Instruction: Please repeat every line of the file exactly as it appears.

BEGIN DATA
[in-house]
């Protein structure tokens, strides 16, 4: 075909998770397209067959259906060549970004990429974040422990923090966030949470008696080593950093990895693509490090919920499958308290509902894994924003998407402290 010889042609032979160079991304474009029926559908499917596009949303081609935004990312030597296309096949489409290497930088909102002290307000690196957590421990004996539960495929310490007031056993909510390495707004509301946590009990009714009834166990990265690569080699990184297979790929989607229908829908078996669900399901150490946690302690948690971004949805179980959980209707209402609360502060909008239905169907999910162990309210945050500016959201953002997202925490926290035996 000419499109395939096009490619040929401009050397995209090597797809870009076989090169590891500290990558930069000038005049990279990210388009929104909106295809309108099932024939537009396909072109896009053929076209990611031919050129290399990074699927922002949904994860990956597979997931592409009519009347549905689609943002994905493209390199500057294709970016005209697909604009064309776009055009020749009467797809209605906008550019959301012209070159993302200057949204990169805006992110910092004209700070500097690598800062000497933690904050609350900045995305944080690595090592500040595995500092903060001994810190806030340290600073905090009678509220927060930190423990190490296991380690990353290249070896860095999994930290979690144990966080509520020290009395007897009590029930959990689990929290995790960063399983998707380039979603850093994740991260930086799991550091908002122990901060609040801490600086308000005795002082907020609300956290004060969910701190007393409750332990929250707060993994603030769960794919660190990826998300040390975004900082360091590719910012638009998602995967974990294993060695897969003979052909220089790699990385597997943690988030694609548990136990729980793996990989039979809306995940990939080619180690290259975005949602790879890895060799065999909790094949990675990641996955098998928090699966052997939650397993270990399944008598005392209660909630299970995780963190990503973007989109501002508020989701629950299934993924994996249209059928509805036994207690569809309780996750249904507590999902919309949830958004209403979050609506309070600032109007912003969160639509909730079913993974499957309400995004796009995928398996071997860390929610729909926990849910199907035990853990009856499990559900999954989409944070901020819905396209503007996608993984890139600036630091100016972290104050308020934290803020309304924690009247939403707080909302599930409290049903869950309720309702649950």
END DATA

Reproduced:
[in-house]
């Protein structure tokens, strides 16, 4: 075909998770397209067959259906060549970004990429974040422990923090966030949470008696080593950093990895693509490090919920499958308290509902894994924003998407402290 010889042609032979160079991304474009029926559908499917596009949303081609935004990312030597296309096949489409290497930088909102002290307000690196957590421990004996539960495929310490007031056993909510390495707004509301946590009990009714009834166990990265690569080699990184297979790929989607229908829908078996669900399901150490946690302690948690971004949805179980959980209707209402609360502060909008239905169907999910162990309210945050500016959201953002997202925490926290035996 000419499109395939096009490619040929401009050397995209090597797809870009076989090169590891500290990558930069000038005049990279990210388009929104909106295809309108099932024939537009396909072109896009053929076209990611031919050129290399990074699927922002949904994860990956597979997931592409009519009347549905689609943002994905493209390199500057294709970016005209697909604009064309776009055009020749009467797809209605906008550019959301012209070159993302200057949204990169805006992110910092004209700070500097690598800062000497933690904050609350900045995305944080690595090592500040595995500092903060001994810190806030340290600073905090009678509220927060930190423990190490296991380690990353290249070896860095999994930290979690144990966080509520020290009395007897009590029930959990689990929290995790960063399983998707380039979603850093994740991260930086799991550091908002122990901060609040801490600086308000005795002082907020609300956290004060969910701190007393409750332990929250707060993994603030769960794919660190990826998300040390975004900082360091590719910012638009998602995967974990294993060695897969003979052909220089790699990385597997943690988030694609548990136990729980793996990989039979809306995940990939080619180690290259975005949602790879890895060799065999909790094949990675990641996955098998928090699966052997939650397993270990399944008598005392209660909630299970995780963190990503973007989109501002508020989701629950299934993924994996249209059928509805036994207690569809309780996750249904507590999902919309949830958004209403979050609506309070600032109007912003969160639509909730079913993974499957309400995004796009995928398996071997860390929610729909926990849910199907035990853990009856499990559900999954989409944070901020819905396209503007996608993984890139600036630091100016972290104050308020934290803020309304924690009247939403707080909302599930409290049903869950309720309702649950």